Robert James Sawyer...
...is a full-time Science Fiction author who lives in Toronto, Ontario. He is credited on most of his books as "Robert J. Sawyer".
Robert J. Sawyer was born in Ottawa, Ontario, in 1960. He spent most of his childhood in Toronto, which is also where he attended Ryerson University. He now lives in a suburb of Toronto, Mississauga.
Sawyer is married to Science Fiction Poet Carolyn Clink, who edits some of his work. His novels are generally written from a Liberal point of view.
Although he isn't all too well-known, his books have received quite a lot of praise from the science fiction community. He won the 2003 Hugo Award for his novel Hominids, and was a Hugo Finalist for its sequel, Humans. The Terminal Experiment was the winner of the 1995 Nebula Award. He frequently wins Canadian awards for his science fiction, being one of the only full-time Canadian writers still living in Canada.
His works tend to involve the readers with the characters, with the science acting as a situation in which the characters are placed. They deal with morality and ethics, and the habits of our society. His novel "Hominids" is an excellent example of this. It was written about the consequences of a rift created between our universe, and one where neanderthal man was the dominant species. The society of the Neanderthals is seen as almost perfect, which, of course, makes our own look like a polluted, messy, war-driven hell-hole. His novels almost all take place in Canada, a signature trait of his.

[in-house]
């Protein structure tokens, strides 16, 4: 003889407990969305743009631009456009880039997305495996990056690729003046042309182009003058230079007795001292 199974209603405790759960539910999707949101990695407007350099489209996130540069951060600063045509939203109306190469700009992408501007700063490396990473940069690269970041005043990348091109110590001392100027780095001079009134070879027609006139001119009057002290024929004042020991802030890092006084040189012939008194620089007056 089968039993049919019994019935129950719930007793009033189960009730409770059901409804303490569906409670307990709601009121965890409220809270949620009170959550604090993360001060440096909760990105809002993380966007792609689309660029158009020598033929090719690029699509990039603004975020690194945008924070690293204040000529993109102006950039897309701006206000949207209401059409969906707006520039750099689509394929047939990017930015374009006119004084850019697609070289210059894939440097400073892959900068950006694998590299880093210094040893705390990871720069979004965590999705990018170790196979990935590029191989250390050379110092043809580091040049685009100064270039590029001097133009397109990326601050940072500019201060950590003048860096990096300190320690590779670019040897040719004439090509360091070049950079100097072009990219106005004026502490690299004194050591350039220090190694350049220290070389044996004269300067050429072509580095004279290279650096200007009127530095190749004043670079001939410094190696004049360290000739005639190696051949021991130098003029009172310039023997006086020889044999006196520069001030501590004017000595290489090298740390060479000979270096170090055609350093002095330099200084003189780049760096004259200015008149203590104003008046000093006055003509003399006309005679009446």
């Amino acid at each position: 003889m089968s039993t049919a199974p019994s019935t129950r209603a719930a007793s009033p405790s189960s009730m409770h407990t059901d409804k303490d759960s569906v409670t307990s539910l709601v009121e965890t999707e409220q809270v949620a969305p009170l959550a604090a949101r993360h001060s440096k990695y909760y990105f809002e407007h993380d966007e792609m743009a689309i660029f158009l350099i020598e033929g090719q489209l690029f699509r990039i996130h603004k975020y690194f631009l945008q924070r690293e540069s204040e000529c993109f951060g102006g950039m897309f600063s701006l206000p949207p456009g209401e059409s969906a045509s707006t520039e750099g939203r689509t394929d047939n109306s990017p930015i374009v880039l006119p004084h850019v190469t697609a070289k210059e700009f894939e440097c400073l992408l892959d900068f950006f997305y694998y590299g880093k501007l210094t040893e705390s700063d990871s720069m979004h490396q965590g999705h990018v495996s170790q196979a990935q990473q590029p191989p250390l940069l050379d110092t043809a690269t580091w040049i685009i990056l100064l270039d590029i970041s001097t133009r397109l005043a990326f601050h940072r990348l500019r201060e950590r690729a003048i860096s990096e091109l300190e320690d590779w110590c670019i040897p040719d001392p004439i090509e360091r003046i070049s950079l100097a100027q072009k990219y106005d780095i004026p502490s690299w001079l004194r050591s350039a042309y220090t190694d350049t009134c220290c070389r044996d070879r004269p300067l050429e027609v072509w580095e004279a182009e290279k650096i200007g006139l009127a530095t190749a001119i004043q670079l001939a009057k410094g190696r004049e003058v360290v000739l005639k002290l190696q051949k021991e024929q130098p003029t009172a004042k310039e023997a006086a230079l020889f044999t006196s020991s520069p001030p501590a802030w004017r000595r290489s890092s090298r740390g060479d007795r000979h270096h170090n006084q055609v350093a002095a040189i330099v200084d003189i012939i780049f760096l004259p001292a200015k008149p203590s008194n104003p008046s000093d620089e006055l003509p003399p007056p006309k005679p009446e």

I've met Robert J. Sawyer once, at the Toronto Word on the Street festival. My sister, who was carrying a tray of sushi, accidentally spilled soy sauce on the novels he was selling. The ruined (but probably readable) novel was
bought, possibly out of pity.
I had a book (which was Terminal Experiment) signed by him, this signature "enhanced" by a terrible, terrible pun involving the books plot. I've since lost the book, which is a pain in the ass. I bought another copy just for the hell of it.
His novels, in chronological order. Series are broken off from the list. It's still in chronological order.
What to read
My personal favourites are...
- The Terminal Experiment
- The Neanderthal Parallax. Hominids and Humans were very good. Hybrids was...less so.
- Calculating God
His most acclaimed books are actually essentially what's on the list, so there's no worries. Most of his books are well worth reading, but if you're looking for his best, those are my thoughts. I've read all of his books (starting with Terminal Experiment) except for Golden Fleece, The Quintaglio Ascension, Starplex, Iterations, and Relativity. I still can't figure out what my least favourite is. They're all very much worth reading.
In terms of similar authors, I don't have a lot to offer. Sawyer tends to write like... well, Sawyer. One of the other novels I've encountered that involves prehistoric life in Science Fiction is Stephen Baxter's Evolution.